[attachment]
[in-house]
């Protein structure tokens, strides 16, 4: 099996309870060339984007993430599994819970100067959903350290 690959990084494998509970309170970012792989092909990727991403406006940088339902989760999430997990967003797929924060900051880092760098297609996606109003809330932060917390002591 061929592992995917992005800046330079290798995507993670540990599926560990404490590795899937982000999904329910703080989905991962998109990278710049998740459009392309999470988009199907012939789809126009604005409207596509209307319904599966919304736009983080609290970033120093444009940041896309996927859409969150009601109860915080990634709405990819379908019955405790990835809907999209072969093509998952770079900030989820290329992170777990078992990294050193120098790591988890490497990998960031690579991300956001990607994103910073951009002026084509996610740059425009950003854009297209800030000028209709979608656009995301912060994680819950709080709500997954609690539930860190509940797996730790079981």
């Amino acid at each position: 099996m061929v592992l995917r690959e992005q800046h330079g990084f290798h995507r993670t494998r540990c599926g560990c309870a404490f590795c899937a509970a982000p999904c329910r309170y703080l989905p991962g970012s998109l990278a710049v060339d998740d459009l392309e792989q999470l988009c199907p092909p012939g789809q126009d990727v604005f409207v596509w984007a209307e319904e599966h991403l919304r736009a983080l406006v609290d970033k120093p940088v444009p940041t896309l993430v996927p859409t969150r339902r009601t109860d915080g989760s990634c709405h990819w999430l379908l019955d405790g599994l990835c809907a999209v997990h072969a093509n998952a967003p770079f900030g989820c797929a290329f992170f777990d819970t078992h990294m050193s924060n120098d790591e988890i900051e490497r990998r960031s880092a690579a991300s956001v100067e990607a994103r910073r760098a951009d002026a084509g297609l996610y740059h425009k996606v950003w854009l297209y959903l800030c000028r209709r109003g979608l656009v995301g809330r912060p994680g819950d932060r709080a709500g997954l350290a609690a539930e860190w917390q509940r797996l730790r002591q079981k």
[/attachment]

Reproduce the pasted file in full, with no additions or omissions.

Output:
[in-house]
């Protein structure tokens, strides 16, 4: 099996309870060339984007993430599994819970100067959903350290 690959990084494998509970309170970012792989092909990727991403406006940088339902989760999430997990967003797929924060900051880092760098297609996606109003809330932060917390002591 061929592992995917992005800046330079290798995507993670540990599926560990404490590795899937982000999904329910703080989905991962998109990278710049998740459009392309999470988009199907012939789809126009604005409207596509209307319904599966919304736009983080609290970033120093444009940041896309996927859409969150009601109860915080990634709405990819379908019955405790990835809907999209072969093509998952770079900030989820290329992170777990078992990294050193120098790591988890490497990998960031690579991300956001990607994103910073951009002026084509996610740059425009950003854009297209800030000028209709979608656009995301912060994680819950709080709500997954609690539930860190509940797996730790079981």
């Amino acid at each position: 099996m061929v592992l995917r690959e992005q800046h330079g990084f290798h995507r993670t494998r540990c599926g560990c309870a404490f590795c899937a509970a982000p999904c329910r309170y703080l989905p991962g970012s998109l990278a710049v060339d998740d459009l392309e792989q999470l988009c199907p092909p012939g789809q126009d990727v604005f409207v596509w984007a209307e319904e599966h991403l919304r736009a983080l406006v609290d970033k120093p940088v444009p940041t896309l993430v996927p859409t969150r339902r009601t109860d915080g989760s990634c709405h990819w999430l379908l019955d405790g599994l990835c809907a999209v997990h072969a093509n998952a967003p770079f900030g989820c797929a290329f992170f777990d819970t078992h990294m050193s924060n120098d790591e988890i900051e490497r990998r960031s880092a690579a991300s956001v100067e990607a994103r910073r760098a951009d002026a084509g297609l996610y740059h425009k996606v950003w854009l297209y959903l800030c000028r209709r109003g979608l656009v995301g809330r912060p994680g819950d932060r709080a709500g997954l350290a609690a539930e860190w917390q509940r797996l730790r002591q079981k």